In thermodynamics, an adiabatic process is a type of thermodynamic process that occurs without transferring heat or mass between the thermodynamic system and its environment. Unlike an isothermal process, an adiabatic process transfers energy to the surroundings only as work. As a key concept in thermodynamics, the adiabatic process supports the theory that explains the first law of thermodynamics.
A Carnot heat engine is a heat engine that operates on the Carnot cycle. The basic model for this engine was developed by Nicolas Léonard Sadi Carnot in 1824. The Carnot engine model was graphically expanded by Benoît Paul Émile Clapeyron in 1834 and mathematically explored by Rudolf Clausius in 1857, work that led to the fundamental thermodynamic concept of entropy. The Carnot engine is the most efficient heat engine which is theoretically possible. The efficiency depends only upon the absolute temperatures of the hot and cold heat reservoirs between which it operates.
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In thermodynamics and engineering, a heat engine is a system that converts heat to mechanical energy, which can then be used to do mechanical work. It does this by bringing a working substance from a higher state temperature to a lower state temperature. A heat source generates thermal energy that brings the working substance to the higher temperature state. The working substance generates work in the working body of the engine while transferring heat to the colder sink until it reaches a lower temperature state. During this process some of the thermal energy is converted into work by exploiting the properties of the working substance. The working substance can be any system with a non-zero heat capacity, but it usually is a gas or liquid. During this process, some heat is normally lost to the surroundings and is not converted to work. Also, some energy is unusable because of friction and drag.
The ideal gas law, also called the general gas equation, is the equation of state of a hypothetical ideal gas. It is a good approximation of the behavior of many gases under many conditions, although it has several limitations. It was first stated by Benoît Paul Émile Clapeyron in 1834 as a combination of the empirical Boyle's law, Charles's law, Avogadro's law, and Gay-Lussac's law. The ideal gas law is often written in an empirical form:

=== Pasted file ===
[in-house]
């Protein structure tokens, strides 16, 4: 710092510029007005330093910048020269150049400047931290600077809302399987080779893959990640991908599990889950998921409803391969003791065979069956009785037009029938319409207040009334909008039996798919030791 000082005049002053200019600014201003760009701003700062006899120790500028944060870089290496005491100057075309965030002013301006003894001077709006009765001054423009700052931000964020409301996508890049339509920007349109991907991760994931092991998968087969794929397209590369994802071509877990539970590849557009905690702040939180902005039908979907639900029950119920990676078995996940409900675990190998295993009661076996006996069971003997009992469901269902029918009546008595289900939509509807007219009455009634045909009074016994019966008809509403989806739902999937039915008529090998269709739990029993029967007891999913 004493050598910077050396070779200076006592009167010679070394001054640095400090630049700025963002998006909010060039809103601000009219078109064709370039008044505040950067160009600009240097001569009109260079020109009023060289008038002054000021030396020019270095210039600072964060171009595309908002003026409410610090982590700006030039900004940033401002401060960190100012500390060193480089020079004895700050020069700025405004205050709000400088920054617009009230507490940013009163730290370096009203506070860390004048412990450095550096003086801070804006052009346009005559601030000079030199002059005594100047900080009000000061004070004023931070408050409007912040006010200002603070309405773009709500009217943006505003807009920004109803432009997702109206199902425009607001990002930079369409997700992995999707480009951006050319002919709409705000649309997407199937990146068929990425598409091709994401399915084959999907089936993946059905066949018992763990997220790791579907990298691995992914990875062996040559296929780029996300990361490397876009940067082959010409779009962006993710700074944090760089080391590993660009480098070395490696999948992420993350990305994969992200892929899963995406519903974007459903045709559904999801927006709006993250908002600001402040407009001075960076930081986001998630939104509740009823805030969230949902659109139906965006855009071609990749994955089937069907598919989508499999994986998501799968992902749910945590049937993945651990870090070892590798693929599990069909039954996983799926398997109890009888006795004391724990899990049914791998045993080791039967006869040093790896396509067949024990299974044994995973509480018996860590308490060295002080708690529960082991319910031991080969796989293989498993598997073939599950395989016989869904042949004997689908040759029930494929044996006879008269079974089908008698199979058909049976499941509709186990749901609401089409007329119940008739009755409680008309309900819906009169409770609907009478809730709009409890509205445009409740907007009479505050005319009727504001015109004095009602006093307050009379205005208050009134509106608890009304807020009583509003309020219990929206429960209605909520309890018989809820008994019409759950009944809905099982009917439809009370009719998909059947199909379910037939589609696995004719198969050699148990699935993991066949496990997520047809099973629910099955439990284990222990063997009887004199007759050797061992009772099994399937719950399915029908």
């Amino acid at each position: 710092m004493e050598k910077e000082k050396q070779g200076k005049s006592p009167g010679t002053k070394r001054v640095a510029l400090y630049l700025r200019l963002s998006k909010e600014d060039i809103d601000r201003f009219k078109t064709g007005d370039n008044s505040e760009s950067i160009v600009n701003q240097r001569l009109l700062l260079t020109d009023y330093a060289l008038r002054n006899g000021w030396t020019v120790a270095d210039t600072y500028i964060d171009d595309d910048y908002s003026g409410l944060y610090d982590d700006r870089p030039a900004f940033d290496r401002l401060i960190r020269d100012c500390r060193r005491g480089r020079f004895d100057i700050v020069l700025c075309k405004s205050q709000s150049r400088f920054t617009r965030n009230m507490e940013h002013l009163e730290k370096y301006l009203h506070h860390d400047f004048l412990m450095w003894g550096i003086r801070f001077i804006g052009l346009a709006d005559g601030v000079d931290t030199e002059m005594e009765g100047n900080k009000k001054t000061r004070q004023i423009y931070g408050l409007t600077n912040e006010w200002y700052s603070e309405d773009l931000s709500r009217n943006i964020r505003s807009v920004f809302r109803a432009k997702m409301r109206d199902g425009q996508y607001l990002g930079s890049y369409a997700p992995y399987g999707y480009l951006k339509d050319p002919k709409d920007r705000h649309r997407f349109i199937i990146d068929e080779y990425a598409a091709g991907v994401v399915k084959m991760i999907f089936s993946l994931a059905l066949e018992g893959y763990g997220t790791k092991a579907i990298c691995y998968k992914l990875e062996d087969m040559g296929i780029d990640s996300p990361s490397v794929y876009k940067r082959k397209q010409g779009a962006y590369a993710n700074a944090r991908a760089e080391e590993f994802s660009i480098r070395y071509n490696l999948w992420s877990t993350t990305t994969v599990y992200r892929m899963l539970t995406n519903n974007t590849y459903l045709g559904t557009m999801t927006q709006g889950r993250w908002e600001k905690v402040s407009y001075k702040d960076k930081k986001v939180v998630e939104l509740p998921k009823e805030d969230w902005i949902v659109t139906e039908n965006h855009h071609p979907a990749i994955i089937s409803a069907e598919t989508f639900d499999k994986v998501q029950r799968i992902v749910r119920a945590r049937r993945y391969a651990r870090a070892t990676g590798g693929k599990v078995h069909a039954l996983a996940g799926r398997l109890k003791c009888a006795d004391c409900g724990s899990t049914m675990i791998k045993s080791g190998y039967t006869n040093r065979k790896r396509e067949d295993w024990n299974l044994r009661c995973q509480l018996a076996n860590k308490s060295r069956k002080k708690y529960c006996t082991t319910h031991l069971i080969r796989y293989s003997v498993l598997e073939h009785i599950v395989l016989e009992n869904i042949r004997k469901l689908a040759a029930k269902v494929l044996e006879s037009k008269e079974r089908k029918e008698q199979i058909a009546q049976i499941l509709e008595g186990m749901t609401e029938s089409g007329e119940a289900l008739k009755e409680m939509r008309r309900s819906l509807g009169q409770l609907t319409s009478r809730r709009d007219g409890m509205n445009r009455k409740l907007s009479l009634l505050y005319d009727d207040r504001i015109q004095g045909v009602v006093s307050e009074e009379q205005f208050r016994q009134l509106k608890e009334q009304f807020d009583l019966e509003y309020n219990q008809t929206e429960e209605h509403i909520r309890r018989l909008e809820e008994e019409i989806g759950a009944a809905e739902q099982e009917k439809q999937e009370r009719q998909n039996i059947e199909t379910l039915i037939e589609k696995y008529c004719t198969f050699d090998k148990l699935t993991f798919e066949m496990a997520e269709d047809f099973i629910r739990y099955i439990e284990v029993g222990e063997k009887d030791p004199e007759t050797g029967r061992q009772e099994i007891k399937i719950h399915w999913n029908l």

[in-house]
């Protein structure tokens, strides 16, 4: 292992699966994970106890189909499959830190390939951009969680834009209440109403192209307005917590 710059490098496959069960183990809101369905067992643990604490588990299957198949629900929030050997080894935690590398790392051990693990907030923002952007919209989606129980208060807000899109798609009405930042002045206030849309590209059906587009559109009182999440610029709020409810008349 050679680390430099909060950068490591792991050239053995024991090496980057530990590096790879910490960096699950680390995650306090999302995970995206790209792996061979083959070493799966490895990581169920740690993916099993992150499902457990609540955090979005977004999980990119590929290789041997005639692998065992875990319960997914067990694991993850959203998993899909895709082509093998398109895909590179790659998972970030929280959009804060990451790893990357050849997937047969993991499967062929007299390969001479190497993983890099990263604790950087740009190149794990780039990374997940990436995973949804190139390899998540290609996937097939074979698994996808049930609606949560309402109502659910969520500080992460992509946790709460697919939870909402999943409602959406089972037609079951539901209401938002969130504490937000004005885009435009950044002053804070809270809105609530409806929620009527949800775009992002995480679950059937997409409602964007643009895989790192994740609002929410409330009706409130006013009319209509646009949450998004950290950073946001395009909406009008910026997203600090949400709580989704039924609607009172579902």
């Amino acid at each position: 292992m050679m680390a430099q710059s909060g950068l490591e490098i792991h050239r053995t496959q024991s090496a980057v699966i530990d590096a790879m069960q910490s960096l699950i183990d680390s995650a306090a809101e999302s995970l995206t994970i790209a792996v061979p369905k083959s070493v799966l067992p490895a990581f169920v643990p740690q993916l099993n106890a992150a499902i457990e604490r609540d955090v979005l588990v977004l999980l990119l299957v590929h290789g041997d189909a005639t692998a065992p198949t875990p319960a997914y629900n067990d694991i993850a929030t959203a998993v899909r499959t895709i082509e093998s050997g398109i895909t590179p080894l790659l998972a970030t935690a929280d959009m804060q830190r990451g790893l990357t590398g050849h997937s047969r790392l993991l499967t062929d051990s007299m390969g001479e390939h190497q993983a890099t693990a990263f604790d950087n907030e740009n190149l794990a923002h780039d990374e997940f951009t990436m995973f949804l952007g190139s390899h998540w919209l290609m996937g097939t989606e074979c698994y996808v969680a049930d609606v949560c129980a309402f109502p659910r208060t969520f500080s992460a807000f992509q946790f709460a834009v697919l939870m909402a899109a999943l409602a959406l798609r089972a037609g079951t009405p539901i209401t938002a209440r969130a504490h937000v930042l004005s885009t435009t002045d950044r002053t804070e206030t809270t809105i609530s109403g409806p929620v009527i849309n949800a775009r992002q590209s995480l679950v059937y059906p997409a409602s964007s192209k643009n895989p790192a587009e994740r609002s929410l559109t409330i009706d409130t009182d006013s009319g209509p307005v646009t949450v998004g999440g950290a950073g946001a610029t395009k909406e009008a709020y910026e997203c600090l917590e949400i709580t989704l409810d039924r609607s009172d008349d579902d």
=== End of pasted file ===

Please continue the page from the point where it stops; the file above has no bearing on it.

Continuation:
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In thermodynamics, an isothermal process is a type of thermodynamic process in which the temperature T of a system remains constant: ΔT = 0. This typically occurs when a system is in contact with an outside thermal reservoir, and a change in the system occurs slowly enough to allow the system to be continuously adjusted to the temperature of the reservoir through heat exchange. In contrast, an adiabatic process is where a system exchanges no heat with its surroundings (Q = 0).
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In thermodynamics, an isobaric process is a type of thermodynamic process in which the pressure of the system stays constant: ΔP = 0. The heat transferred to the system does work, but also changes the internal energy (U) of the system. This article uses the physics sign convention for work, where positive work is work done by the system. Using this convention, by the first law of thermodynamics,
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In thermal physics and thermodynamics, the heat capacity ratio, also known as the adiabatic index, the ratio of specific heats, or Laplace's coefficient, is the ratio of the heat capacity at constant pressure to heat capacity at constant volume. It is sometimes also known as the isentropic expansion factor and is denoted by γ (gamma) for an ideal gas or κ (kappa), the isentropic exponent for a real gas. The symbol γ is used by aerospace and chemical engineers.
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In thermodynamics, the thermal efficiency is a dimensionless performance measure of a device that uses thermal energy, such as an internal combustion engine, steam turbine, steam engine, boiler, furnace, refrigerator, ACs etc.
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A Carnot cycle is an ideal thermodynamic cycle proposed by French physicist Sadi Carnot in 1824 and expanded upon by others in the 1830s and 1840s. By Carnot's theorem, it provides an upper limit on the efficiency of any classical thermodynamic engine during the conversion of heat into work, or conversely, the efficiency of a refrigeration system in creating a temperature difference through the application of work to the system.
Thermodynamic heat pump cycles or refrigeration cycles are the conceptual and mathematical models for heat pump, air conditioning and refrigeration systems. A heat pump is a mechanical system that allows for the transmission of heat from one location at a lower temperature to another location at a higher temperature. Thus a heat pump may be thought of as a "heater" if the objective is to warm the heat sink, or a "refrigerator" or “cooler” if the objective is to cool the heat source. In either case, the operating principles are similar. Heat is moved from a cold place to a warm place.